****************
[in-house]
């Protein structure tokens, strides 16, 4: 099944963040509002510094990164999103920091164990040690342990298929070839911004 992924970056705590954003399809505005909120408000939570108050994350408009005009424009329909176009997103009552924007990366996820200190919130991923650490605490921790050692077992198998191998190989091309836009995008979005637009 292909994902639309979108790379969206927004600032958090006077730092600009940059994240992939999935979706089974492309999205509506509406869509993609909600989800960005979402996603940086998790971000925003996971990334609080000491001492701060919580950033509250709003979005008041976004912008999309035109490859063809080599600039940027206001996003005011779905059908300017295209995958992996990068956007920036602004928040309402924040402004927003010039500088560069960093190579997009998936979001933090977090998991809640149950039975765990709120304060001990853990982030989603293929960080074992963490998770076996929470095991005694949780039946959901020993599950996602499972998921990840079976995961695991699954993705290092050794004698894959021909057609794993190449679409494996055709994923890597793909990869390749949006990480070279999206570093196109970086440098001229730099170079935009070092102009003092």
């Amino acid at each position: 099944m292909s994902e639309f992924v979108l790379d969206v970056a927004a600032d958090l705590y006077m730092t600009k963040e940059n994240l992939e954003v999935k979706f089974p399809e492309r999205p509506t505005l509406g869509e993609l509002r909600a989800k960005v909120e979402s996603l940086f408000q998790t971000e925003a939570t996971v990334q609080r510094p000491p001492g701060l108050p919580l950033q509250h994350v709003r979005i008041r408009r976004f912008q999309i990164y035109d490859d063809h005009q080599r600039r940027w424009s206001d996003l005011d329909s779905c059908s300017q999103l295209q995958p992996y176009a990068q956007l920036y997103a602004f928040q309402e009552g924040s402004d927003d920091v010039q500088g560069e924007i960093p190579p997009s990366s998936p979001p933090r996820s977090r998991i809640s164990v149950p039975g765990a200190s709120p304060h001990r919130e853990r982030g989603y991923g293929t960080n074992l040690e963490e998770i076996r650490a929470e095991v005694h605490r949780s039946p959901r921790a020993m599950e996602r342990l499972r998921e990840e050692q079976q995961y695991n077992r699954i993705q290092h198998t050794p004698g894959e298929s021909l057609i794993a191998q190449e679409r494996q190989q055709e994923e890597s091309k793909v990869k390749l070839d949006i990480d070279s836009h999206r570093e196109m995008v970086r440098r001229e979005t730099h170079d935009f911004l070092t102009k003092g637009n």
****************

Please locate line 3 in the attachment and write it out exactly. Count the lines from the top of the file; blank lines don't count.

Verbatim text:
């Amino acid at each position: 099944m292909s994902e639309f992924v979108l790379d969206v970056a927004a600032d958090l705590y006077m730092t600009k963040e940059n994240l992939e954003v999935k979706f089974p399809e492309r999205p509506t505005l509406g869509e993609l509002r909600a989800k960005v909120e979402s996603l940086f408000q998790t971000e925003a939570t996971v990334q609080r510094p000491p001492g701060l108050p919580l950033q509250h994350v709003r979005i008041r408009r976004f912008q999309i990164y035109d490859d063809h005009q080599r600039r940027w424009s206001d996003l005011d329909s779905c059908s300017q999103l295209q995958p992996y176009a990068q956007l920036y997103a602004f928040q309402e009552g924040s402004d927003d920091v010039q500088g560069e924007i960093p190579p997009s990366s998936p979001p933090r996820s977090r998991i809640s164990v149950p039975g765990a200190s709120p304060h001990r919130e853990r982030g989603y991923g293929t960080n074992l040690e963490e998770i076996r650490a929470e095991v005694h605490r949780s039946p959901r921790a020993m599950e996602r342990l499972r998921e990840e050692q079976q995961y695991n077992r699954i993705q290092h198998t050794p004698g894959e298929s021909l057609i794993a191998q190449e679409r494996q190989q055709e994923e890597s091309k793909v990869k390749l070839d949006i990480d070279s836009h999206r570093e196109m995008v970086r440098r001229e979005t730099h170079d935009f911004l070092t102009k003092g637009n």